Not All Paint Mixers are Created Equal

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If you buy your paint in summer or fall, you can often save some money, but this means you’ll need to mix it well prior to painting. In fact, most of the paint in the store has settled long enough to have separated, leaving a thin solvent-rich layer on the top and 2/3 of the paint as a sludge on the bottom. Intended for less stubborn house paint, ordinary mixers clog up with the goo, taking 15 minutes or more to properly rejuvenate a can. After a dozen layers of paint build up, they scarcely mix at all.

The solution is something larger and more open. Five-gallon mixers move more liquid at the relatively low RPMs typical of a cordless drill. They better clean the bottom of the can and they don’t clog. You can improve them for bottom paint by gently bending the blades on the bottom and sides to a slightly greater angle. Even better is the simple laboratory axial flow impeller. These don’t clog and will mix the most stubborn can in two minutes.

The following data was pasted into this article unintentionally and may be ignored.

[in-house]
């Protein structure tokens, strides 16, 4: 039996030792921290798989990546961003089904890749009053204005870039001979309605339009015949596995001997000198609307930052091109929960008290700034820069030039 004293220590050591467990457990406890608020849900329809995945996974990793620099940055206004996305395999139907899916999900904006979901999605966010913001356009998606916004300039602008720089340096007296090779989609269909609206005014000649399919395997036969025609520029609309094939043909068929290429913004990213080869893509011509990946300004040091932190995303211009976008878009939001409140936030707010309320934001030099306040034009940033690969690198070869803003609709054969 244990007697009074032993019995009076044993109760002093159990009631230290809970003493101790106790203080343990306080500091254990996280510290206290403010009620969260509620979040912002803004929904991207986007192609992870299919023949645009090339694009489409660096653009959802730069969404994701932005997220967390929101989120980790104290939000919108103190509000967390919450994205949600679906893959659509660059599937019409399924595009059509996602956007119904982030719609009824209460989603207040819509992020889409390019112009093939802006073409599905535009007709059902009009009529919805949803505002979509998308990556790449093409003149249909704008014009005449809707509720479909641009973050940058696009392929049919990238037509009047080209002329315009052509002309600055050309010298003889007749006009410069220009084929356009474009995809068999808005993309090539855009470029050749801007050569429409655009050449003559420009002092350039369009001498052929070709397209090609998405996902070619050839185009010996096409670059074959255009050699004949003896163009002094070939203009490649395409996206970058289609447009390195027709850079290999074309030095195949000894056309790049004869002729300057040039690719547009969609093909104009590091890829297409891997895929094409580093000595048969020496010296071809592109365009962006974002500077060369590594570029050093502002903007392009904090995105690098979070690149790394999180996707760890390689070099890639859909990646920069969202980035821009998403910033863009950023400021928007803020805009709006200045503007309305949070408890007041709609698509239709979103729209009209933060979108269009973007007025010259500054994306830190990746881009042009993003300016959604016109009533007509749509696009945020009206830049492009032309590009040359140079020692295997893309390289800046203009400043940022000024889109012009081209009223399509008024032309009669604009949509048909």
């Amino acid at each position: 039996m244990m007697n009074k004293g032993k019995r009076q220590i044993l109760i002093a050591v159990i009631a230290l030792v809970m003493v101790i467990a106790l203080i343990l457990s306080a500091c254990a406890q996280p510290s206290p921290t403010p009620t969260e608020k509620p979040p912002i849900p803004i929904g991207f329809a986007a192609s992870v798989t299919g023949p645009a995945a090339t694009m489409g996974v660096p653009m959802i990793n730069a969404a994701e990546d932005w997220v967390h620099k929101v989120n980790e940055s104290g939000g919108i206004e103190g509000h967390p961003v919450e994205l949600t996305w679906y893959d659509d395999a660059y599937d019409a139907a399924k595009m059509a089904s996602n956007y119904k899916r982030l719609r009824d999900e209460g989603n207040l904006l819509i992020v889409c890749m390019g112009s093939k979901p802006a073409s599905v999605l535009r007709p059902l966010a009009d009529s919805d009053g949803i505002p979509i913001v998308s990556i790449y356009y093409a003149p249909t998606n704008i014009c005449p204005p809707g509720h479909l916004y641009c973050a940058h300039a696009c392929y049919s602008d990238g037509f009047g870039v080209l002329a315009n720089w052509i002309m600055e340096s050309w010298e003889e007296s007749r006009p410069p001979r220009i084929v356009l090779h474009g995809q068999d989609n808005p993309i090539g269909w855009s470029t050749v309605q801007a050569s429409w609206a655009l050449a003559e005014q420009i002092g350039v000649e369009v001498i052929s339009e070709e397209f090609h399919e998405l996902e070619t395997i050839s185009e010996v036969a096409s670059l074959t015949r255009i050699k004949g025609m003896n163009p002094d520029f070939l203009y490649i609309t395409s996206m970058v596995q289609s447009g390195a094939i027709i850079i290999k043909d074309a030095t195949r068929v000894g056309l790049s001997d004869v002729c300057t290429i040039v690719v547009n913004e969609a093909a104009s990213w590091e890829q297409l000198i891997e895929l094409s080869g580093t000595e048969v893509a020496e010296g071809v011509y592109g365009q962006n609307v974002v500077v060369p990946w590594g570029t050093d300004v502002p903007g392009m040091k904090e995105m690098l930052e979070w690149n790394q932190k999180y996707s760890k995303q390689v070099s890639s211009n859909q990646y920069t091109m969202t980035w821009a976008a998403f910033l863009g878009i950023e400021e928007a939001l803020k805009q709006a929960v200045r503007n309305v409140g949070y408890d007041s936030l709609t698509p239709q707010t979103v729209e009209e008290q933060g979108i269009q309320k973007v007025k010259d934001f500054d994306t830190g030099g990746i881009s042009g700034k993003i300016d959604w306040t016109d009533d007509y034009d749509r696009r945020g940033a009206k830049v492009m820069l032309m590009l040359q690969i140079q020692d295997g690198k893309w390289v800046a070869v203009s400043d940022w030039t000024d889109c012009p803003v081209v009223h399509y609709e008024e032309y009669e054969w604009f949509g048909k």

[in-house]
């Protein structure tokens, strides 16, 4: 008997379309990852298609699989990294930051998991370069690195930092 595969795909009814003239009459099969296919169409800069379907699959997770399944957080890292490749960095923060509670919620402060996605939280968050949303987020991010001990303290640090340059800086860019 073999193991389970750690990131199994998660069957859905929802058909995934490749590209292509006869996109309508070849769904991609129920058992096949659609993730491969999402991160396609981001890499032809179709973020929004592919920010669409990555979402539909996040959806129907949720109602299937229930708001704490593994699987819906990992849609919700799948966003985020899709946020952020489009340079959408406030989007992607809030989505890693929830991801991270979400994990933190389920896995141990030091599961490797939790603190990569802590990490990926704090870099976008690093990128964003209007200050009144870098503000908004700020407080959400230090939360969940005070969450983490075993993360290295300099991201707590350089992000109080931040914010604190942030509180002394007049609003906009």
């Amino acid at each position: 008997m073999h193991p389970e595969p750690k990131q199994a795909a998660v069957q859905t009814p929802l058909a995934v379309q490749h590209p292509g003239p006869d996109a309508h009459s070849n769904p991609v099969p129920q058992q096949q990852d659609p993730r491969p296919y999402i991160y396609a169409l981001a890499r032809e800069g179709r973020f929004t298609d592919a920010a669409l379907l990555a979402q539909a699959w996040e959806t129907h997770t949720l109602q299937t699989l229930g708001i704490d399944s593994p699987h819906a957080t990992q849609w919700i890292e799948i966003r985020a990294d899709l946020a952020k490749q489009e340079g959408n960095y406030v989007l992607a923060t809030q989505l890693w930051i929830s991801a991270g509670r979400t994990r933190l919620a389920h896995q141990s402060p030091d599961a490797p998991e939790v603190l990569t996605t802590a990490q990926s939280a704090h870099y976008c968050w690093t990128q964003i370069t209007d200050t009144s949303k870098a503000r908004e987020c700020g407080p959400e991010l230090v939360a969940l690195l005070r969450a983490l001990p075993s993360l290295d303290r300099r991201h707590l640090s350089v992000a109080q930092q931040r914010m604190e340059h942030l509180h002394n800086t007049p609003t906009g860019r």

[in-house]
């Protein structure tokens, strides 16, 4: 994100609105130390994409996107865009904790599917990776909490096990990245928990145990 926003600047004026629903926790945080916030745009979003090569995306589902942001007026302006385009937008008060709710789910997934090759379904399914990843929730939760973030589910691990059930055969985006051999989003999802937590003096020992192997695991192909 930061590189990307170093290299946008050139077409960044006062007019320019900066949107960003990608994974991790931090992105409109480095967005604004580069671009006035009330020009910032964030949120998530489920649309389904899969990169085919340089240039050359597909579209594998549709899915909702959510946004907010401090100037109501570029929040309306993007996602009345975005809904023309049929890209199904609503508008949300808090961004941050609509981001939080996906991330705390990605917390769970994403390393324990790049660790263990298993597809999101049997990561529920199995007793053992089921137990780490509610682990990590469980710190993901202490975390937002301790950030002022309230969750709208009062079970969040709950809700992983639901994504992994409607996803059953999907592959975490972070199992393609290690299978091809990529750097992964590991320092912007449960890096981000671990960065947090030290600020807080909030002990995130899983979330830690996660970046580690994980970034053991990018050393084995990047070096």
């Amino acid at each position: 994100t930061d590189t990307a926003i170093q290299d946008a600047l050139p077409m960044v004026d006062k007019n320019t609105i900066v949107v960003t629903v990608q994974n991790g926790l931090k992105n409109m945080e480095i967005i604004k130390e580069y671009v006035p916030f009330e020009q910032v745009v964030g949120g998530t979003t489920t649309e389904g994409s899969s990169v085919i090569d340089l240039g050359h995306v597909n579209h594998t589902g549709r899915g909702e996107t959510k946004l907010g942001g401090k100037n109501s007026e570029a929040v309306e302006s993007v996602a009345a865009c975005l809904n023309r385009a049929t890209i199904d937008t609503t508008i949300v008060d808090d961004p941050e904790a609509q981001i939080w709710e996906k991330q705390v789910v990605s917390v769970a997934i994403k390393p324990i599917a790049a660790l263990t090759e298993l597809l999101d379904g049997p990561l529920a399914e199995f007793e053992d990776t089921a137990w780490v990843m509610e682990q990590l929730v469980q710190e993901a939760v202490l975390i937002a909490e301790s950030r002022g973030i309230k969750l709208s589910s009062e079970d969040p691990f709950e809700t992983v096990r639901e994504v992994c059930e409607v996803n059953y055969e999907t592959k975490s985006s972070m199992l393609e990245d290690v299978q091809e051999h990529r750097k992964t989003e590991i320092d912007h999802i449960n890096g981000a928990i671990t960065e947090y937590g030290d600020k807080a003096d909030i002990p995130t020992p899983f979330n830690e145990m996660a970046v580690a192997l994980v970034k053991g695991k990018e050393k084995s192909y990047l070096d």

Darrell Nicholson, editor of Practical Sailor, grew up boating on Miami’s Biscayne Bay on everything from prams to Morgan ketches. Two years out of Emory University, after a brief stint as a sportswriter, he set out from Miami aboard a 60-year-old wooden William Atkin ketch named Tosca. For 10 years, he and writer-photographer Theresa Gibbons explored the Caribbean, crossed the Pacific, and cruised Southeast Asia aboard Tosca, working along the way as journalists and documenting their adventures for various travel and sailing publications, including Cruising World, Sail, Sailing, Cruising Helmsman, and Sailing World. Upon his return to land life, Darrell became the associate editor, then senior editor at Cruising World magazine, where he worked for five years. Before taking on the editor’s position at Practical Sailor, Darrell was the editor of Offshore magazine, a boating-lifestyle magazine serving the New England area. Darrell has won multiple awards from Boating Writer’s International, including the Monk Farnham award for editorial excellence. He holds a U.S. Coast Guard 100-ton Master license and has worked as a harbor pilot and skippered a variety of commercial charter boats.

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